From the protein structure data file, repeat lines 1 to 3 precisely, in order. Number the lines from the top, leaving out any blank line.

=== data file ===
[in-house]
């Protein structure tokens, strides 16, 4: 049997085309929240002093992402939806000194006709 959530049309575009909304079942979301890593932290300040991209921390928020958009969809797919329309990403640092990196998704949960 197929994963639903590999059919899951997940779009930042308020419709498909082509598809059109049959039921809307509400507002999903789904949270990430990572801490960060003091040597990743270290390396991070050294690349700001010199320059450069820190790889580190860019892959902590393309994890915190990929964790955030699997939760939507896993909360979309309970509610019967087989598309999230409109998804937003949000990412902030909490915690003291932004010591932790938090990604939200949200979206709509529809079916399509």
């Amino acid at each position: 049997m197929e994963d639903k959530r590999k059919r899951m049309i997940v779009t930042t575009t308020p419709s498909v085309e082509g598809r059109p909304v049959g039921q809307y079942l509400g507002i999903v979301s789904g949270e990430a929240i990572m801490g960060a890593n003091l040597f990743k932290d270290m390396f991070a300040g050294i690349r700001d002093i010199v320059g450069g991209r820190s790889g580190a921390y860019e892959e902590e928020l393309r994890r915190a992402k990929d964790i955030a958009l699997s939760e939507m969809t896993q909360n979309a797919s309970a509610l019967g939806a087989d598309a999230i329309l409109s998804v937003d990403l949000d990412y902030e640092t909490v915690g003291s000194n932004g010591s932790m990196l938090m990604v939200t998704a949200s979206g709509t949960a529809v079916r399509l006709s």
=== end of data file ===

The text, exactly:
[in-house]
């Protein structure tokens, strides 16, 4: 049997085309929240002093992402939806000194006709 959530049309575009909304079942979301890593932290300040991209921390928020958009969809797919329309990403640092990196998704949960 197929994963639903590999059919899951997940779009930042308020419709498909082509598809059109049959039921809307509400507002999903789904949270990430990572801490960060003091040597990743270290390396991070050294690349700001010199320059450069820190790889580190860019892959902590393309994890915190990929964790955030699997939760939507896993909360979309309970509610019967087989598309999230409109998804937003949000990412902030909490915690003291932004010591932790938090990604939200949200979206709509529809079916399509």
């Amino acid at each position: 049997m197929e994963d639903k959530r590999k059919r899951m049309i997940v779009t930042t575009t308020p419709s498909v085309e082509g598809r059109p909304v049959g039921q809307y079942l509400g507002i999903v979301s789904g949270e990430a929240i990572m801490g960060a890593n003091l040597f990743k932290d270290m390396f991070a300040g050294i690349r700001d002093i010199v320059g450069g991209r820190s790889g580190a921390y860019e892959e902590e928020l393309r994890r915190a992402k990929d964790i955030a958009l699997s939760e939507m969809t896993q909360n979309a797919s309970a509610l019967g939806a087989d598309a999230i329309l409109s998804v937003d990403l949000d990412y902030e640092t909490v915690g003291s000194n932004g010591s932790m990196l938090m990604v939200t998704a949200s979206g709509t949960a529809v079916r399509l006709s």